Bits, Bytes, and the Shift Toward 64-bit Apps


You may be familiar with seeing megabytes (MB) and gigabytes (GB) as measures of computer memory. For example, think about sharing photos. You open an email. You attach a photo. The attachment size on the email appears. It’s a number followed by MB. That’s the photo’s size.

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Terms like bit, byte and megabyte are all measures in units of binary code. Binary is the language computers use to process, and store information. It’s all ones and zeros. Bits are small. Megabytes are bigger. Gigabytes are even bigger. (Vaidehi Joshi provides a straightforward intro to binary, bits, bytes — and something called “nibbles”! — in Season 1, Episode 1 of the Base.cs podcast.

In the photo example, the number of MB means “this many ones and zeros are needed to represent your photo in computer language”. And the recipient needs to have that much free memory to download your photo.

When developers are talking about 32-bit and 64-bit applications, they’re talking about the same measuring units. It’s still binary. But they’re not talking about the size of the program. They’re talking about the type of hardware it runs on.

Here’s a breakdown of what the numbers mean, and why it matters.


32-bit and 64-bit are measures of the thinking power in a processor (the computer’s brain).

Our computer and smartphone processors take in lots of information…

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…but they need to break it down into chunks. Just like we do.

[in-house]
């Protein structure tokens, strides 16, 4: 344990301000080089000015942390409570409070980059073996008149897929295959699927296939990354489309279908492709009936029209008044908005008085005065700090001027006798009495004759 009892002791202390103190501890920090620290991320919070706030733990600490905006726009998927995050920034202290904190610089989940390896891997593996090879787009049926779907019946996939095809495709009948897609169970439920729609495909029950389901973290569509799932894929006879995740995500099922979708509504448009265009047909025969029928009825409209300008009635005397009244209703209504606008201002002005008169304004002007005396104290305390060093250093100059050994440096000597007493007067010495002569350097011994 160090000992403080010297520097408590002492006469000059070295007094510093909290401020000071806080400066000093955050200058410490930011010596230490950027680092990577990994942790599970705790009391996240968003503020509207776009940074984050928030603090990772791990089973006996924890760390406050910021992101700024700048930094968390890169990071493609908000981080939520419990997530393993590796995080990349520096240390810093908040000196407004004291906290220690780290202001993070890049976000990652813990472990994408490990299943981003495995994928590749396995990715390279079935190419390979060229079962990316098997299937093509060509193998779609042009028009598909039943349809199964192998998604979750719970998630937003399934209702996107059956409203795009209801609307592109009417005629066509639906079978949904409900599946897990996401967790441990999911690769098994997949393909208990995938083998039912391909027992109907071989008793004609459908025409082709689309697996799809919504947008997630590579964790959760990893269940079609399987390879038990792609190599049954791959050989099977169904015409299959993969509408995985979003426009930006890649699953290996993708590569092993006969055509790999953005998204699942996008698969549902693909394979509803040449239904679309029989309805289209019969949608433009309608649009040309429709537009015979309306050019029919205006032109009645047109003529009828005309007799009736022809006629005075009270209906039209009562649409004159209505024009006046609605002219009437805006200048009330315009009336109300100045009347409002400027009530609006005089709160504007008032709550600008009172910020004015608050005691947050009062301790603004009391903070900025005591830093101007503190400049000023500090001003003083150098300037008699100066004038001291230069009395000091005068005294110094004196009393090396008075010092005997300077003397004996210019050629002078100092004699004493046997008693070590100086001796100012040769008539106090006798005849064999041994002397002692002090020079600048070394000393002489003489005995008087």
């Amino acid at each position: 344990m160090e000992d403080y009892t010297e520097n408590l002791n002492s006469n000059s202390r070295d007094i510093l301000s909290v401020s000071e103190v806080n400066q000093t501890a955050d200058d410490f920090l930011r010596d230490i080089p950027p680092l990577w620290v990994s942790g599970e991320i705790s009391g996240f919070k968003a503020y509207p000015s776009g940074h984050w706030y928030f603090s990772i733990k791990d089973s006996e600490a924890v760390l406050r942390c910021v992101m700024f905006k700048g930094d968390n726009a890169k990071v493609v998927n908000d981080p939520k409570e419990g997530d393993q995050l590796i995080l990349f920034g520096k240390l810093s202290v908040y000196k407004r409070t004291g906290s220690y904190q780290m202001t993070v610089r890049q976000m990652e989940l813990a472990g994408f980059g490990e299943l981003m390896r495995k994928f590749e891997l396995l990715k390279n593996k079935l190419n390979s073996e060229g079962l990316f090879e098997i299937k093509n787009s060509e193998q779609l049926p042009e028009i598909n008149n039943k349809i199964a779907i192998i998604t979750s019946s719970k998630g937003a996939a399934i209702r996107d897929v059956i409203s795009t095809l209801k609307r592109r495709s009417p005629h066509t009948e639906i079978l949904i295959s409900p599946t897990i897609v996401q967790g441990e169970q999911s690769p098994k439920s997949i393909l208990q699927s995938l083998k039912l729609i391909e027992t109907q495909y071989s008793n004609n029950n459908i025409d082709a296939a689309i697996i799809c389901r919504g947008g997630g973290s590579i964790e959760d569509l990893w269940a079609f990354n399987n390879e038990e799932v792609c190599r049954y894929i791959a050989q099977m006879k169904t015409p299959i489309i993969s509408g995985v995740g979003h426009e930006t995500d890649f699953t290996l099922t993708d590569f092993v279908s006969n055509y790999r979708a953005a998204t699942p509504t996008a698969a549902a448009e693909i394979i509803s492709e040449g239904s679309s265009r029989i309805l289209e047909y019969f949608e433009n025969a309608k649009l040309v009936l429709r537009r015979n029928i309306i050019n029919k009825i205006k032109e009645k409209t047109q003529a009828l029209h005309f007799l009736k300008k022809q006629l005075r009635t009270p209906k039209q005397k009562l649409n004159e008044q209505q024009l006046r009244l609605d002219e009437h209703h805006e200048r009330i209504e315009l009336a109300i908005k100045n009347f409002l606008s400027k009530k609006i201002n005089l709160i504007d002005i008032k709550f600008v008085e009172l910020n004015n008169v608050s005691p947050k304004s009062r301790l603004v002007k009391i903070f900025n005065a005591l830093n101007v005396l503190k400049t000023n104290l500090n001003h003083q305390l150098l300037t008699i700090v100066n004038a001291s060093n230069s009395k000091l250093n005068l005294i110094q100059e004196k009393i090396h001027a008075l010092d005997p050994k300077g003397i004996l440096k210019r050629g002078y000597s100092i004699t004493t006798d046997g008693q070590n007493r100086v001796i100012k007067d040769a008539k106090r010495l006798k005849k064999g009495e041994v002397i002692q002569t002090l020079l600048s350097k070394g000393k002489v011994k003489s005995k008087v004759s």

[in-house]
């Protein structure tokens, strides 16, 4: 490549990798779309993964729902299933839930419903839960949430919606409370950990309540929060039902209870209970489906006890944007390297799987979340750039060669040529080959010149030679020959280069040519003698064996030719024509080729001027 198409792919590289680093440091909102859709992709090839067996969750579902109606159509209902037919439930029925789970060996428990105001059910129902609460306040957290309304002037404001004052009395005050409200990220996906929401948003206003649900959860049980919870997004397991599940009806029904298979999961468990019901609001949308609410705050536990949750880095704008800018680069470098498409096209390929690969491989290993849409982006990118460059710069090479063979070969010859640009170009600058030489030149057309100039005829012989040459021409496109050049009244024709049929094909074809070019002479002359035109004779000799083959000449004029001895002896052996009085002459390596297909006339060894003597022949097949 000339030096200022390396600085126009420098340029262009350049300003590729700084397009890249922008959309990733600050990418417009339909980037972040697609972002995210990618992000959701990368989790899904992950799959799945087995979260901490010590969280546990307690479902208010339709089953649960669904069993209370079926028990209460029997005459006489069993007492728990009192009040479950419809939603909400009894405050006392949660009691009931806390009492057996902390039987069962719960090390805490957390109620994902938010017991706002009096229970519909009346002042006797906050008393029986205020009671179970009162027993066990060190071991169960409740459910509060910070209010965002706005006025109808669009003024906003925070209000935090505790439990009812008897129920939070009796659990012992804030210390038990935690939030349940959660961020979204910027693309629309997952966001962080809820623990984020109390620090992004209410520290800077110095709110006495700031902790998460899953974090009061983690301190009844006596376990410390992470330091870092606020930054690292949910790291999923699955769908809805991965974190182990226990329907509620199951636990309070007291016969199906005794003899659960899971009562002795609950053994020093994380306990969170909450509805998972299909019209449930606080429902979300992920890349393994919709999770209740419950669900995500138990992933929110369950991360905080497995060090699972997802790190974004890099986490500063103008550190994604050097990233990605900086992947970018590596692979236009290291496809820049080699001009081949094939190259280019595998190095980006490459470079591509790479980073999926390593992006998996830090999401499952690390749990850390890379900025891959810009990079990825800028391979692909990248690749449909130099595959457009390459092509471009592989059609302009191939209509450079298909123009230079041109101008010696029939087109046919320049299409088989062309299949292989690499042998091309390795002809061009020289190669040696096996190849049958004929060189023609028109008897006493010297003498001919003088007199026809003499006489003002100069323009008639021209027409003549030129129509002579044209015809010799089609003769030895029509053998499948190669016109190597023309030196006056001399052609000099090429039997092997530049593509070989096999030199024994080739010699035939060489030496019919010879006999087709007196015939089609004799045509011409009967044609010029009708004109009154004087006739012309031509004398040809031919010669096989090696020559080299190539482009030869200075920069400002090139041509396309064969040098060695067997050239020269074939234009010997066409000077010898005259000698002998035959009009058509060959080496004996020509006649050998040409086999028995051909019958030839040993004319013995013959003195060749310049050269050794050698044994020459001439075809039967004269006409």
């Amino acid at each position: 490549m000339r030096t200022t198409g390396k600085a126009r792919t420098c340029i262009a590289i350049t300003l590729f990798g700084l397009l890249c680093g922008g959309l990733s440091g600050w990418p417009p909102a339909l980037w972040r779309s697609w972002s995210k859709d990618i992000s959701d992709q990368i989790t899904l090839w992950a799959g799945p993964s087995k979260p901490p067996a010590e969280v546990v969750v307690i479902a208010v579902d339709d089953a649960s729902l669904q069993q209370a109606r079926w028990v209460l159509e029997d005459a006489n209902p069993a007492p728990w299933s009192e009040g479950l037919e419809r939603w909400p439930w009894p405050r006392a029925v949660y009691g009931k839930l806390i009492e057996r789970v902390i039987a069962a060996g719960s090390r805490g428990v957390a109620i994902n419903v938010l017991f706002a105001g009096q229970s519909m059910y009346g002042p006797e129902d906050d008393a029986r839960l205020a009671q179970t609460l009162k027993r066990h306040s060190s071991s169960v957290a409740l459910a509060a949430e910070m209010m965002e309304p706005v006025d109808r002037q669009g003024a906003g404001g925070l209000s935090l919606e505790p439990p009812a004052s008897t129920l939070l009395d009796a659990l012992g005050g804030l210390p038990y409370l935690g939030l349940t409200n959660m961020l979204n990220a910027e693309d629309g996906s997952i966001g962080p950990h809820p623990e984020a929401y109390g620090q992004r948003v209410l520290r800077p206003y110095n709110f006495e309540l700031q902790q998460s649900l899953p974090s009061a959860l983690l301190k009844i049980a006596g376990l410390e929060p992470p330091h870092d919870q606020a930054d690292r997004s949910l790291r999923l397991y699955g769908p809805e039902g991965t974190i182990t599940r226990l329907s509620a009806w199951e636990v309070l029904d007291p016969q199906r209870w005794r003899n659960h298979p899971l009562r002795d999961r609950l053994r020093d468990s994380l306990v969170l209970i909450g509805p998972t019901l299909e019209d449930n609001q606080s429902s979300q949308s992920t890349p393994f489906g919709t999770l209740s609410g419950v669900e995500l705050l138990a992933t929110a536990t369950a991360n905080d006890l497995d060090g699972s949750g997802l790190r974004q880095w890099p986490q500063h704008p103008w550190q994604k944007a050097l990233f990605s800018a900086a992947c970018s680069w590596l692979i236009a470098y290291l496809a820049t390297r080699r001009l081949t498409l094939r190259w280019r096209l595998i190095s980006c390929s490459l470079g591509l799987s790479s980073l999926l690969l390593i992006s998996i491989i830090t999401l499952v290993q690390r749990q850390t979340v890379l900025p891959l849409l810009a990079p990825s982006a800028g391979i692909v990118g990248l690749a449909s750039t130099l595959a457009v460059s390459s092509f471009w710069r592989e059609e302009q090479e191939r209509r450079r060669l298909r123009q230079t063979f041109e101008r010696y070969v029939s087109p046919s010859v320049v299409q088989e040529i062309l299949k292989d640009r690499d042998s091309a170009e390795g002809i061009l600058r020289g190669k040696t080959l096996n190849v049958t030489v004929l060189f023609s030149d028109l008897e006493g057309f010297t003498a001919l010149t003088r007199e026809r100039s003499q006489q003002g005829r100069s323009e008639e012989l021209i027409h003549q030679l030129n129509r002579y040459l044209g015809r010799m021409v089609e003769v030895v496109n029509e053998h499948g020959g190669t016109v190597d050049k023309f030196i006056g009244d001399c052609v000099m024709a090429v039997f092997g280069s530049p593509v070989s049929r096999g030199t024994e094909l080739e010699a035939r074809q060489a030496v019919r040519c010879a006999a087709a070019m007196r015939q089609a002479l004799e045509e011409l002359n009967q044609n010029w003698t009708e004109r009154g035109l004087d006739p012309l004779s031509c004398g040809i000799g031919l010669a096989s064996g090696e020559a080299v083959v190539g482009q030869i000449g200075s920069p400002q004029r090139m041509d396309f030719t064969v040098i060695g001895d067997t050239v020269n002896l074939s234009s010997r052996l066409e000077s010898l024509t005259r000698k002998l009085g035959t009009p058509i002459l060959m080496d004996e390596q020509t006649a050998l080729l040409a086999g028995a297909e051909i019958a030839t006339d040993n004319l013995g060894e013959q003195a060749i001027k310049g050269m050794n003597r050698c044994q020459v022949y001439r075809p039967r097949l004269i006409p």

People read a novel one sentence at a time. Computers need to read code in small chunks, too. Each chunk is called a register. The 32 in 32-bit says how long the register can be.

Think of registers like sentences. So, 32-bit and 64-bit tell us how much a device can process in one computer-sentence. A 64-bit processor can process more information at a time.


64-bit processor is a much, much smarter processor. Stay with us, here. This part is going to blow your mind.

A 64-bit processor can do faster math, and more complex math. We can do more complex things with a 64-bit processor, because this piece of hardware is capable of thinking through logic problems and organizing information.

The smarter the processor, the more information it can evaluate and organize in temporary memory.

Temporary memory is called random access memory, or RAM. It’s like a whiteboard. It’s where the computer is taking notes as it thinks through a complex task. A 32-bit processor can use up to 4GB of RAM effectively. Ready to be astounded? A 64-bit processor is so stellar at complex thinking, it can use 16 billion GB of temporary memory.

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A 64-bit processor is so smart, we can’t even use all of its brainpower in most smartphones yet. Few of them have more than 3GB of RAM.

Meanwhile, servers, desktop computers, laptops, and tablets have been using 64-bit processor hardware for a while now. These more powerful processors can handle intense video processing and games.


“64-bit” is not the hottest term in the tech world now that neural engines have been introduced, but it’s still popping up in developer circles because 64-bit is becoming the norm, and 32-bit apps are being phased out. App developers need to create software with 64-bit in mind.

The benefit: when systems are more standardized, it gets easier to write code for a broad range of devices. We’re seeing a shift toward standardized 64-bit processing for all consumer devices — laptop, tablet, and smartphones. It’s kind of like driving a car in a country that drives on the other side of the road. You can do it, but it takes some time to get used to it. Standardization saves you that learning time.


- Find out more about processor terminology — CPUs, dual-core, and quad-core here.

- To learn more about how computers think in binary, check out Episode 1 of CodeNewbie’s new podcast, Base.cs.